The quality of life in the city of the 21st century is under pressure. Urban living is popular, but land for construction is scarce. Urban development is no longer a government responsibility. Global flows of capital find their way to property developments in cities all over the world. Expensive apartments and penthouses for the happy few rise up, generating almost guaranteed profits. While the range of high-priced homes increases, rental accommodation is sold off or let at market rates to expats who can easily afford high rents, or as Airbnb accommodation to tourists who pay exorbitant sums for an authentic city experience. These disruptive dynamics are dividing the city into ghettos for well-educated professionals or low-skilled workers, rich or poor, old or young ‒ groups that rarely meet each other.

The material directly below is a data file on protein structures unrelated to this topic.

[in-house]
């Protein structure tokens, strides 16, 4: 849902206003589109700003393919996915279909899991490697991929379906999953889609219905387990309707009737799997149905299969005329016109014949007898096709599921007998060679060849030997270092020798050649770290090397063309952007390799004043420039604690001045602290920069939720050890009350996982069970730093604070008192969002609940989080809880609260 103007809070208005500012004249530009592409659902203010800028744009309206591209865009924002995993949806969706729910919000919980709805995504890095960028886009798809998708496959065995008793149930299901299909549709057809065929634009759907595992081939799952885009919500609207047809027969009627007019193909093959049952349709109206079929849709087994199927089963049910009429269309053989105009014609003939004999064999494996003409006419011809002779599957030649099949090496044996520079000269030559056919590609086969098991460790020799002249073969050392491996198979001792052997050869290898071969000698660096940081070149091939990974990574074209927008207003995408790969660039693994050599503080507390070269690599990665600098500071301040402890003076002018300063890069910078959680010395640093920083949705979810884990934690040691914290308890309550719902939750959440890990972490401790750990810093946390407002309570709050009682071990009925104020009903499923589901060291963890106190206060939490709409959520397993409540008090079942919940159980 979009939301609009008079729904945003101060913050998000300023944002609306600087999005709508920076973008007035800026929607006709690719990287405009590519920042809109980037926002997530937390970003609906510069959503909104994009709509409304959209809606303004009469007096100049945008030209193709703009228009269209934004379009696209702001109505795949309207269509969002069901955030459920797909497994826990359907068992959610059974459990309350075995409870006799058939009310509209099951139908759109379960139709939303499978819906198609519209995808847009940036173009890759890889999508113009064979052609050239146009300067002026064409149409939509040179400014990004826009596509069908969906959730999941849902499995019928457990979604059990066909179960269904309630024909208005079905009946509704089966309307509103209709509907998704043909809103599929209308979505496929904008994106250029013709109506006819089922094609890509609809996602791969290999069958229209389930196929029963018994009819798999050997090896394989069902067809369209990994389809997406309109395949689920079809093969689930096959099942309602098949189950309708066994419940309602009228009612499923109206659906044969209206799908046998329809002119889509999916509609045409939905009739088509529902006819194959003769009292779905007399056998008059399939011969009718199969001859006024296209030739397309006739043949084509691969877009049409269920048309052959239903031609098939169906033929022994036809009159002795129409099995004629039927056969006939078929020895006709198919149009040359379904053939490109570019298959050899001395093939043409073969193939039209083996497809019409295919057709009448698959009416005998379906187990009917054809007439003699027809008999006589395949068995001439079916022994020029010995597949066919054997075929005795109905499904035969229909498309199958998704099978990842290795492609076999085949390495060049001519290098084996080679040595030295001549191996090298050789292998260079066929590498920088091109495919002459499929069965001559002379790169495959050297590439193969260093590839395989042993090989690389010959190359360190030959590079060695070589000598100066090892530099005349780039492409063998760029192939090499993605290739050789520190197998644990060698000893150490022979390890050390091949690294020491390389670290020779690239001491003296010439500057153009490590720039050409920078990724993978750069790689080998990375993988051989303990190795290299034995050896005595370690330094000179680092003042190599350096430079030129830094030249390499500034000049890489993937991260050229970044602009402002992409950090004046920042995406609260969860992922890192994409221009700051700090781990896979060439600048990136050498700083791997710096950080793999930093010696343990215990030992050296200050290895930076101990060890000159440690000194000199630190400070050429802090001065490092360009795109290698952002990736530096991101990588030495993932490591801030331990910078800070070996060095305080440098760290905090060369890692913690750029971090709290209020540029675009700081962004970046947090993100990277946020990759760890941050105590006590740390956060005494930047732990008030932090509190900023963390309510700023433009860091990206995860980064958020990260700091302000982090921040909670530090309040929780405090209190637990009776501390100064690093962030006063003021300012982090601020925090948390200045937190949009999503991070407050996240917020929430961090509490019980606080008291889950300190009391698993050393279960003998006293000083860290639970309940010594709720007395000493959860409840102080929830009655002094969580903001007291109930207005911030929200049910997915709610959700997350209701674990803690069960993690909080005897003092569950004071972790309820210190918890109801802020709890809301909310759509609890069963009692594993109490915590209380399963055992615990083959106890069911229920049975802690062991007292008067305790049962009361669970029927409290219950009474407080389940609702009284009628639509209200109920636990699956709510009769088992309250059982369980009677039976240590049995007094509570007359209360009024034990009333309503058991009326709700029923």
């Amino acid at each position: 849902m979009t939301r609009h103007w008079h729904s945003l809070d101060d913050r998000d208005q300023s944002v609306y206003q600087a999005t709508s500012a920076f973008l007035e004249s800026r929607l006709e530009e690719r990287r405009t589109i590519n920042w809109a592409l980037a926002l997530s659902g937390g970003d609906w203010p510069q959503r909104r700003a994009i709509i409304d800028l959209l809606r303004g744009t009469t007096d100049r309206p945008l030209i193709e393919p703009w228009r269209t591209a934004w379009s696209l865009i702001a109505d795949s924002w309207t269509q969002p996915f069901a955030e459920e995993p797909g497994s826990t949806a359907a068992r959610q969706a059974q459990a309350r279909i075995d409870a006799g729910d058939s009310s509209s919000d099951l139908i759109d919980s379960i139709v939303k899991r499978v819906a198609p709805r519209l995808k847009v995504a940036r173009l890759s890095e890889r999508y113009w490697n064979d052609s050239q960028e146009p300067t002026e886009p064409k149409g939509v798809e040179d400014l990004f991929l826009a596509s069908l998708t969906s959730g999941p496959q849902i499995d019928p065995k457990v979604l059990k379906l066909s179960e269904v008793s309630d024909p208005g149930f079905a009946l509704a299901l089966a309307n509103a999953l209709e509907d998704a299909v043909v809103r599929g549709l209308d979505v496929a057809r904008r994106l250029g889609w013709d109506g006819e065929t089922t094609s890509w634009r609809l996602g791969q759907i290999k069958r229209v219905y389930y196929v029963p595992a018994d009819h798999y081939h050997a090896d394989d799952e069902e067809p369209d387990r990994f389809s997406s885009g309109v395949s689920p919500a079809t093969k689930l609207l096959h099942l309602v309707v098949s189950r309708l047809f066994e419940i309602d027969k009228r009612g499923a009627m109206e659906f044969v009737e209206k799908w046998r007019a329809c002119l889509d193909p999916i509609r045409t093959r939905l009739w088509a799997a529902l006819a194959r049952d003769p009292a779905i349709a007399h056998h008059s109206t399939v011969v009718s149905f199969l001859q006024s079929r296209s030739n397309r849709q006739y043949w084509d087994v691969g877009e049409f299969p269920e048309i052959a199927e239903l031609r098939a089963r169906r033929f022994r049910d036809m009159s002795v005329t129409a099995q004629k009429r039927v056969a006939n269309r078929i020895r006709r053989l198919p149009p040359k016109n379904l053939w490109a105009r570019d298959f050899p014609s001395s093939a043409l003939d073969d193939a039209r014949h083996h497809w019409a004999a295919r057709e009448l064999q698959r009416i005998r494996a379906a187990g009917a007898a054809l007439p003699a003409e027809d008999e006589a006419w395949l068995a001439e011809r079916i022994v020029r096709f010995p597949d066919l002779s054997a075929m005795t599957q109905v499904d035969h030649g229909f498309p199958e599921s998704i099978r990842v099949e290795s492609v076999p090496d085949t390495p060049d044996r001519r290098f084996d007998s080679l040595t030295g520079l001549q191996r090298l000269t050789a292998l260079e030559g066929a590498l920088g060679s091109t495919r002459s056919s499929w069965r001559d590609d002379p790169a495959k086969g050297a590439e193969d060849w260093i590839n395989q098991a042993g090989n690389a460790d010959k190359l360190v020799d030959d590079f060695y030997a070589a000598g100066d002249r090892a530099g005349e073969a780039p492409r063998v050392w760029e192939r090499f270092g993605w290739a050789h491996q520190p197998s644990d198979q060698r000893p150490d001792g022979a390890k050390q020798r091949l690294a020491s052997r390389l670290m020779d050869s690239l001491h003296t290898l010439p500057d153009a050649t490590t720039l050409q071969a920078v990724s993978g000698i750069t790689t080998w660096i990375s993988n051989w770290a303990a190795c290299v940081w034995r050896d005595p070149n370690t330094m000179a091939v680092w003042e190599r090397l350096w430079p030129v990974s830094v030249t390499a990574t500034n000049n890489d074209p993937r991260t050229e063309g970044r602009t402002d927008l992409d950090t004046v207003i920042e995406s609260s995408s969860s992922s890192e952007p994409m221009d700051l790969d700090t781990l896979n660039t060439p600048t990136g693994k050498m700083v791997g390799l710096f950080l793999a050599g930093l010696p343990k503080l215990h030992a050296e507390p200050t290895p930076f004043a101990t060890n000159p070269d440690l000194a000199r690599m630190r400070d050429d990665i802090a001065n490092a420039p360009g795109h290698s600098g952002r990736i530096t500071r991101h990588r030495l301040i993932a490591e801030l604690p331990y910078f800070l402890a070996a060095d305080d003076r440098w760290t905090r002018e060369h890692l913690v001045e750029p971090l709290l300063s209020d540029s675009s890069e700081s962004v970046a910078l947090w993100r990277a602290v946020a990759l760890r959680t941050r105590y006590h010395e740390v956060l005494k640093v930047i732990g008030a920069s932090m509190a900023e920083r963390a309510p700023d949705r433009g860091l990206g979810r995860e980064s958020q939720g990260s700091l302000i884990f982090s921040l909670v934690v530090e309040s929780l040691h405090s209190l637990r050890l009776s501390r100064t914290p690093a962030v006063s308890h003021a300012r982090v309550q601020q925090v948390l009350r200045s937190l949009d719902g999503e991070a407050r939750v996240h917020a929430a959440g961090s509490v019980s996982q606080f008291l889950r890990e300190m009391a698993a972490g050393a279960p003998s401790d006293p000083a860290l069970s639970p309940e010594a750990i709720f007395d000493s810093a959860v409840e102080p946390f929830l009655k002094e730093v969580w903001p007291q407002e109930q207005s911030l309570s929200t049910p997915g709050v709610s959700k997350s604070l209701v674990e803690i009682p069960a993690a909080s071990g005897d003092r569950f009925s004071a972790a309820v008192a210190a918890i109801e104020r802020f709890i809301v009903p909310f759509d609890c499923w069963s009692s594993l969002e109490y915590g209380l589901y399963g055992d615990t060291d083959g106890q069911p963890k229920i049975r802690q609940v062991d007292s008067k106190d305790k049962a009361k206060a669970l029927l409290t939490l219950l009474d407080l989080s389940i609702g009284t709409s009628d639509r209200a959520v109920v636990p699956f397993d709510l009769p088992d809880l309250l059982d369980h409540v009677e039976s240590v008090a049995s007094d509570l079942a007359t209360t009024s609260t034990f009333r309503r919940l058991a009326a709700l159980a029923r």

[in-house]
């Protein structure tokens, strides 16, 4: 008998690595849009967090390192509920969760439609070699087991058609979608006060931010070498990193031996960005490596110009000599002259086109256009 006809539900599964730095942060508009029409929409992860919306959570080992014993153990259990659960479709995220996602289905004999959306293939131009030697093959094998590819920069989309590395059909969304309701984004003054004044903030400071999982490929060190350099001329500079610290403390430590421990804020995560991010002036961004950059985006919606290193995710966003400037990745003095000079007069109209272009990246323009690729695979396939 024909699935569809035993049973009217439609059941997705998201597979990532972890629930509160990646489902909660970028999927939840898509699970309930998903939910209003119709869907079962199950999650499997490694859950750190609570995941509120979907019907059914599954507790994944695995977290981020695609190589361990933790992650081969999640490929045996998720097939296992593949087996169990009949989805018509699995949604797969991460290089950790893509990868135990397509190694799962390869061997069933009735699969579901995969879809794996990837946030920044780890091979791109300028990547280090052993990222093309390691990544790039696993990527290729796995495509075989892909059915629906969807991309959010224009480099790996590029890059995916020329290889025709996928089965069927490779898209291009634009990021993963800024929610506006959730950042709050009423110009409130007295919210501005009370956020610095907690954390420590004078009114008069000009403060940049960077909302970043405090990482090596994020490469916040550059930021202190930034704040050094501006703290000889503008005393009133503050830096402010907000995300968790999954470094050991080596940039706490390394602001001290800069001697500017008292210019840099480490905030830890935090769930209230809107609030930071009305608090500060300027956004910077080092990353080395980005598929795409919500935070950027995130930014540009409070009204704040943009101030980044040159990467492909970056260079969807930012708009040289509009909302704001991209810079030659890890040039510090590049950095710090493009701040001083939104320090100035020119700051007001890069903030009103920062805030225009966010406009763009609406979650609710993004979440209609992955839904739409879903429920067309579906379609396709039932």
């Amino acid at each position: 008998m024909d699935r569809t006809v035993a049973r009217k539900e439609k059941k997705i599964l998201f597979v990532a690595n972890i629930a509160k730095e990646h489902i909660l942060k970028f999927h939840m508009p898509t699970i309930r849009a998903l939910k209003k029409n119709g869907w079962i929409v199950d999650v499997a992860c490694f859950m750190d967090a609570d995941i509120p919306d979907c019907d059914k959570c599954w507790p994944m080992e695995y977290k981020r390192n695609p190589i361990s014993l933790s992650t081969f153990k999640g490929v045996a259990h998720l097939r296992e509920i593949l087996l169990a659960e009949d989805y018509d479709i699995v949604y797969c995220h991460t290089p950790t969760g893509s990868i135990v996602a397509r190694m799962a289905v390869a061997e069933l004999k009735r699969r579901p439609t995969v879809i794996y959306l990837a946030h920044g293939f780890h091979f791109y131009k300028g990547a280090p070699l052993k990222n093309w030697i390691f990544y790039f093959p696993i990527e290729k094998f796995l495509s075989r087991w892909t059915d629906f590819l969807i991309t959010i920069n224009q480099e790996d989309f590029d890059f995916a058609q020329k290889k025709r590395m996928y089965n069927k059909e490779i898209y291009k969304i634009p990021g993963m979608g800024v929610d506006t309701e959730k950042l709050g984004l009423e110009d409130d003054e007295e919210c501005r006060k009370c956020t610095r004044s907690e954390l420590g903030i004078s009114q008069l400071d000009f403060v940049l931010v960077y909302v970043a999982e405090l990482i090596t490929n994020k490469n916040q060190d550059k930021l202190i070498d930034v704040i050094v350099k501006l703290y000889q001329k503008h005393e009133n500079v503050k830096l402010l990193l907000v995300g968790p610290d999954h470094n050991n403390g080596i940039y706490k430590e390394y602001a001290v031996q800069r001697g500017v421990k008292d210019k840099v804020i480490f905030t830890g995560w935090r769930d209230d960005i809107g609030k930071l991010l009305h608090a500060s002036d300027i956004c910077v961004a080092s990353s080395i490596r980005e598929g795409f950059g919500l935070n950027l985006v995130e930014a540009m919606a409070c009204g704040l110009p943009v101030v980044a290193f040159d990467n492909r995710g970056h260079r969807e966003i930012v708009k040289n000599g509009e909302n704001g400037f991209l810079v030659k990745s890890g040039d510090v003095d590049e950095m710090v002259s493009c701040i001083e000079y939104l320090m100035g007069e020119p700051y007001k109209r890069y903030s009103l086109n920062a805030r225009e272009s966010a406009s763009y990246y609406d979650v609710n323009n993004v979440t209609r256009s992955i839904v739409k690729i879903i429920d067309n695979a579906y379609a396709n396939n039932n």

What role can architecture play in this modern city? Can architecture bridge such differences? Or is it little more than a concrete symbol of the widening gaps within society?
Through films, debates and conversations, AFFR will explore the roles that architects, urban designers, planners and filmmakers can play, and asks how they can work together to propagate their ideas about the liveable city.Share this item